At Purple Orange, our mission is to create a world where all people living with disability get a fair go at everything life has to offer. If we don't get it right at a school setting we can't expect to get it right throughout the rest of life. That's why we are running the Inclusive School Communities Project, a project aimed at equipping schools with the knowledge and experience they need to provide an inclusive education to all their students.
If kids grow up studying and playing alongside kids who live with disability, then it's no big leap later in life to work alongside colleagues who live with disability, or to hire and be hired by people living with disability.
It also means that all those kids destined to be future business owners, CEOs and managers will already get the importance of accessibility because it will just be the norm.
If, on the other hand, kids living with disability grow up separated from those who don't, then how can we expect them to thrive in the wider community as adults? It is not just people living with disability who lose, but all of society, whether they realise it or not. Diversity brings new perspectives, innovation and creativity. Just imagine what ideas we have missed out on by practices that have not allowed so many people to thrive.
In the below video, we hear from young adults living with disability about how they were excluded in school. Warning - It's upsetting to hear, but it's important because but we need to know what ways we are getting it wrong, in order to improve.
This video has captions that can be turned on.
So what exactly is inclusive education? In the following video, young adults tell what it means to them by reflecting on their own experiences.
There are two versions of this same video. The first has captions that can be turned on, and the second one has an audio description track, as there is some animation in this video.
What is inclusive education - with audio description track.
[MUSIC PLAYING] Sometimes it gets thrown around as a bit of a buzzword.
We all like to use the wording "inclusive education," but inclusive means that you're included in every aspect of school.
Inclusive education is not only providing the materials and the necessary support to help them get through their school work.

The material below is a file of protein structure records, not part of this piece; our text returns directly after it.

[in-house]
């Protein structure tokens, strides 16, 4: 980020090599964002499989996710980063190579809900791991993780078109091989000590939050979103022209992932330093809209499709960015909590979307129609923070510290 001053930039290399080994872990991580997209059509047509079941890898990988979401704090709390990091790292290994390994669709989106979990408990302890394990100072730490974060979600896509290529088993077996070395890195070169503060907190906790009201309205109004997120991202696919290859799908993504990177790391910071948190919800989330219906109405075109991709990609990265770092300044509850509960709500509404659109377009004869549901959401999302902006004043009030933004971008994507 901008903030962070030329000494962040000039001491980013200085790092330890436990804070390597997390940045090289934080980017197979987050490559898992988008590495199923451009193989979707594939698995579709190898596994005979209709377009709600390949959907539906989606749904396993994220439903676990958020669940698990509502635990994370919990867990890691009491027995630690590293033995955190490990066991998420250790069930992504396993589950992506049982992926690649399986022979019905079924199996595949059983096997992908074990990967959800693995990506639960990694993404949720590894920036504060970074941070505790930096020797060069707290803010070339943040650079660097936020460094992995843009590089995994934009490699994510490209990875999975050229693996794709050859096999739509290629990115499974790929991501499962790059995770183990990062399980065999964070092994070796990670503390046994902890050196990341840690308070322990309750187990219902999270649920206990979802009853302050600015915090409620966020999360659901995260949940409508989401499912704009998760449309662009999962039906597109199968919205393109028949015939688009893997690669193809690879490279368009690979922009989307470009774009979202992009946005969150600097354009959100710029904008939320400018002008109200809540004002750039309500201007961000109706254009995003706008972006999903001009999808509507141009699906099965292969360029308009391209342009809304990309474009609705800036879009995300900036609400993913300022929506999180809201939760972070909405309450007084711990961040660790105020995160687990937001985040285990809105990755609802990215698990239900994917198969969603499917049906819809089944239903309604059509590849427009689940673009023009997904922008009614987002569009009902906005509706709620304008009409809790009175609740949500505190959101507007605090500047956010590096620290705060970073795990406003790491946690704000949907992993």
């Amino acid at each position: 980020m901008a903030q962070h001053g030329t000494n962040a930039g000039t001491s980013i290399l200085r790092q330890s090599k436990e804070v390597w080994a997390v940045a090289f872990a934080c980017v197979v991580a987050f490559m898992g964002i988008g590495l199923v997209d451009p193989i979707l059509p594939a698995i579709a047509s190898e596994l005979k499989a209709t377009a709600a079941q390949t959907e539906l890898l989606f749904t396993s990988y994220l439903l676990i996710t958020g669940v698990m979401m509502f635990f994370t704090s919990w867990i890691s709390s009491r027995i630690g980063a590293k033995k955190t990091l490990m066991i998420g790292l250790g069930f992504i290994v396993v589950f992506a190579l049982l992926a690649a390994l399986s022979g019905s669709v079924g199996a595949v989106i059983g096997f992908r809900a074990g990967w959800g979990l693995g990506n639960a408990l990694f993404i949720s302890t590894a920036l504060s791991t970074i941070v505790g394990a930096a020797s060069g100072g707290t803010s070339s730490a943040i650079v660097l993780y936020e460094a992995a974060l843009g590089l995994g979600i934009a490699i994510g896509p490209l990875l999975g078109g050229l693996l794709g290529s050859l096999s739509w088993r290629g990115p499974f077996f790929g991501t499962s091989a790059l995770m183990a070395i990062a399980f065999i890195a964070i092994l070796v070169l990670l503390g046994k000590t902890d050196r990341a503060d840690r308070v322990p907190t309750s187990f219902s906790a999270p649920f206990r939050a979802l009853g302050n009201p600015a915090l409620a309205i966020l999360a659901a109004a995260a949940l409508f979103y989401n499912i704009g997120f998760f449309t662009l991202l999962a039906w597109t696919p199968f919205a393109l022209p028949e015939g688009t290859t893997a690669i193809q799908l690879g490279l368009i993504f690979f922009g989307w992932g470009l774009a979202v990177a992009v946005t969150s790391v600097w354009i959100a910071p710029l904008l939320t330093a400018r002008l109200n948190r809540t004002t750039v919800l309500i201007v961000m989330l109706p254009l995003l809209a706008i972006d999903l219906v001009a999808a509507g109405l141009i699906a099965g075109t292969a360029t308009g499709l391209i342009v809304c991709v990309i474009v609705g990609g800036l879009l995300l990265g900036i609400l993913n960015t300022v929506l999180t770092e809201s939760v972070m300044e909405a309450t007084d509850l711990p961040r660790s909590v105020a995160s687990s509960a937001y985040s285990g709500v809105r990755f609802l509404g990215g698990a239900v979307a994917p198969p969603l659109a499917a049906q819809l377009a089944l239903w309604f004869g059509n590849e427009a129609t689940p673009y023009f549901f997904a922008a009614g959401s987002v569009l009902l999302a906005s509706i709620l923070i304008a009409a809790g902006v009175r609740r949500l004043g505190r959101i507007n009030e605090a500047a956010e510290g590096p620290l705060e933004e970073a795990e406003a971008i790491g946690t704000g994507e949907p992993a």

But there's also the aspect of being included.
It is bridging the gap between the disability and the non-disability community within our schools.
Educating people how to be more inclusive to everybody else.
If there was more understanding in schools, hopefully, there'd be less bullying both by students and, unfortunately, teachers as well.
Listening to the person with a disability, and what they need to feel included, and as part of the community.
Everybody needs to have a chance of doing what they love really doing.
There are still special schools. There's still some of those examples of segregation, if you like.
The whole going to a special school or specialised school for people with disabilities is not the way to go.
It's sort of keeping students with disability out of the way.
People who just get pushed into a corner because they don't realise how much potential they have, and how smart they are, or creative or kind. And not only that, but "neurotypical" people are not having experience socialising with people with disabilities. So they're going to see them as other, or as different, or as separate, and not just as another person, or a friend, or a classmate, or a workmate.
I don't think it will ever happen until we get it right at a school setting where mainstream students are just so used to working alongside students with disabilities. And so, I think, for us to really be included in the workplace that needs to happen first, so that they grow up with it and then are more accepted later on in life.
And I think if we saw everyone's true ability, we'd be such more of an innovative nation you know.